In Save Our Heritage Organisation v. City of San Diego 2015 Cal. App. LEXIS 462, Plaintiffs challenged the City of San Diego’s (City) approval of a revitalization project that would result in significant impacts to a bridge that has been designated as a National Historic Landmark. The Fourth District Court of Appeal denied all of plaintiff’s arguments and upheld the City’s approval of the project.
The Court of Appeal defined the “pivotal issue” of this case as the proper interpretation of Municipal Code section 126.0504, subdivision (i)(3). Section 126.0504 provides that when the City plans to develop on a site that may result in significant impacts on resources, it must obtain a Site Development Permit. Subdivision (i)(3) of that section requires the City to find that there is no reasonable beneficial use of the property without the project. Plaintiff challenged the City’s findings made under section 126.0504, subdivision (i)(3), arguing the City failed to provide substantial evidence supporting its decision.
Courts apply rules relating to statutory interpretation in evaluating a municipality’s interpretation of its Code. Thus, the Court of Appeal afforded deference to the City’s interpretation and found substantial evidence supported the City’s determination that the property had no reasonable beneficial use without the project. In reaching its decision, the court examined whether substantial evidence supported the City’s determination that the property’s uses in its unmodified state were unreasonable under the circumstances. The court did not ask whether a project opponent could present evidence that the property could be put to some beneficial use without the project – that, the court explained, “would set a nearly insurmountable bar.” (Id. at p. 22.)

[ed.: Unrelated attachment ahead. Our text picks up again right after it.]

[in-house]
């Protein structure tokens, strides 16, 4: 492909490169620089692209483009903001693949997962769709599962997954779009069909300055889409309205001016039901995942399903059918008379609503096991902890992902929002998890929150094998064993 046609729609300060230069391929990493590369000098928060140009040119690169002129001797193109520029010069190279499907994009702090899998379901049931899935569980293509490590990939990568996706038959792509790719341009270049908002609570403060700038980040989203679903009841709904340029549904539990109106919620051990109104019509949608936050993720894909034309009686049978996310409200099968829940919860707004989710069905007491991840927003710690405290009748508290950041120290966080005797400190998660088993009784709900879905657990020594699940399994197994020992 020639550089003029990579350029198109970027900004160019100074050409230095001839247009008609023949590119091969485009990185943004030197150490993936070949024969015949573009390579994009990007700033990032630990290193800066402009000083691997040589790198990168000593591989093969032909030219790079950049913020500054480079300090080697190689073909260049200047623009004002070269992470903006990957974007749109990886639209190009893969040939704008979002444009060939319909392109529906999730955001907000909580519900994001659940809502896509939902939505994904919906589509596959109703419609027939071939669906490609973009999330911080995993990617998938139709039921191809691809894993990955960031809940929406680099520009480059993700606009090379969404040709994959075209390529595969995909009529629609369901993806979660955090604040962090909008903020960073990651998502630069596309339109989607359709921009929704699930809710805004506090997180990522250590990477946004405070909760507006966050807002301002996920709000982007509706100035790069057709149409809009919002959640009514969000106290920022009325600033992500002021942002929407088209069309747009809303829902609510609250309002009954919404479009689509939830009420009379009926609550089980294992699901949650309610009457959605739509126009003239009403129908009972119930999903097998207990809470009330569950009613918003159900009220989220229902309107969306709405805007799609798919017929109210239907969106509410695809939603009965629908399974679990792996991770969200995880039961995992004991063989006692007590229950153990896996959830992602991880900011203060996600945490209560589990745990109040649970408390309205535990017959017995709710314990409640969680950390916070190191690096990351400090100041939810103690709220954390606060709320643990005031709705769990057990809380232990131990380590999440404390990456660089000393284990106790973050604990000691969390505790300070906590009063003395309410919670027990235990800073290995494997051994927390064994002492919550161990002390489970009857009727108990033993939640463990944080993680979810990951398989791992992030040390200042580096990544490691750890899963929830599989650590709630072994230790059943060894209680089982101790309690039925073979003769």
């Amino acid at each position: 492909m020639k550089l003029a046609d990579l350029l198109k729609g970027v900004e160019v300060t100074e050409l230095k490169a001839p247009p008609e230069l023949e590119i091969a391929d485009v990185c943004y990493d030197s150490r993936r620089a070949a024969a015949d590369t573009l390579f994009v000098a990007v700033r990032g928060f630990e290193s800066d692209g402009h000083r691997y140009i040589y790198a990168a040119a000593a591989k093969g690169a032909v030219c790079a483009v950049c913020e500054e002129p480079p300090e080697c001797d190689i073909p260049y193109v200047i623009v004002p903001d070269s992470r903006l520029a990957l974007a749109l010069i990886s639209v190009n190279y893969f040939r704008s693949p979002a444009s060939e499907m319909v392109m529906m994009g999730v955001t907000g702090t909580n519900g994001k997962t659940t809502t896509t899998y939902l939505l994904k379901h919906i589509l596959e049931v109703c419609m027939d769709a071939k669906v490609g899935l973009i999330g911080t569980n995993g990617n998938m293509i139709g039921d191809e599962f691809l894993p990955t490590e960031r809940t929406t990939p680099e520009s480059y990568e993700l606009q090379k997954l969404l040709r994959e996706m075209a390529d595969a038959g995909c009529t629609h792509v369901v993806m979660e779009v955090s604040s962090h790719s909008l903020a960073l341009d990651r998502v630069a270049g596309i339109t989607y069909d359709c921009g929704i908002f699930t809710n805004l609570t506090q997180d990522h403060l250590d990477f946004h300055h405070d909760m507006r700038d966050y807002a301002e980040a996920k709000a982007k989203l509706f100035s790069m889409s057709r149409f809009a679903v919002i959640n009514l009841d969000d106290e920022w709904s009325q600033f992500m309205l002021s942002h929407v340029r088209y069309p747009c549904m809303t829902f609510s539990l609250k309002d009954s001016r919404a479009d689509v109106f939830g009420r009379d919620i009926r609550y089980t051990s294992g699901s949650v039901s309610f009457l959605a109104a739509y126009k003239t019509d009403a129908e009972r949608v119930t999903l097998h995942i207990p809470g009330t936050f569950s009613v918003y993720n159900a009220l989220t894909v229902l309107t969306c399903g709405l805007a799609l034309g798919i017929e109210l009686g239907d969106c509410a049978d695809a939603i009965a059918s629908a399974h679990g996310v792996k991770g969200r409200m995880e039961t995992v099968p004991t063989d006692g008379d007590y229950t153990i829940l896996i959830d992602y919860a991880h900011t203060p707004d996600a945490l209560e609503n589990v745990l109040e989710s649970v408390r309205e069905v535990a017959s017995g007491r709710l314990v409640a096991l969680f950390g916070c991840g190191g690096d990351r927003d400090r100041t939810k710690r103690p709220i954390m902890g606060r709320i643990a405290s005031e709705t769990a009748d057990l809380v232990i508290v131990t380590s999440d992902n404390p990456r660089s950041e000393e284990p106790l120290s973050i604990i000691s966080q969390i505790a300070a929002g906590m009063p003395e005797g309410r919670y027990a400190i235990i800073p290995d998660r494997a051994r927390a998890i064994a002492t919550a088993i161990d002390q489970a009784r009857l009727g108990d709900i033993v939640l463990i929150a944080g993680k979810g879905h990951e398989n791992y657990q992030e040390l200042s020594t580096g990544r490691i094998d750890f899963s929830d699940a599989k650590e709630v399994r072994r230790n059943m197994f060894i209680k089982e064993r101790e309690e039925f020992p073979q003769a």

Plaintiff alternatively argued the City presented no substantial evidence to support the finding under section 126.0504, subdivision (i)(3) that denial of the Project would make it infeasible to derive a reasonable economic return from the property. The court rejected this argument because plaintiff failed to properly preserve the issue during administrative proceedings.
Plaintiff next challenged the City’s actions under section 126.0504, subdivision (a), which requires a finding that the project would not adversely affect the City’s applicable land use plans. After reviewing the record de novo, the court found substantial evidence to support the City’s conclusion that, in spite of some inconsistencies created by impacts to the original bridge, the Project as a whole furthers the majority of the goals and policies in all of the applicable land use plans.
On cross-appeal, plaintiff alleged that by proposing to construct a pay-parking structure, the City had violated the California Statutes of 1870, which set aside certain lands to remain a “free and public park.” The court disagreed; explaining that the 1870 limitations placed on the City’s powers with regard to managing city parks was annulled when the state Legislature approved the City’s charter.
Courts will provide deferential treatment to a City’s interpretation of its own ordinances. In addition, the limits placed on public lands by the California 1870 Statutes are annulled when a later act of the state Legislature grants the City powers to regulate and control its own public lands.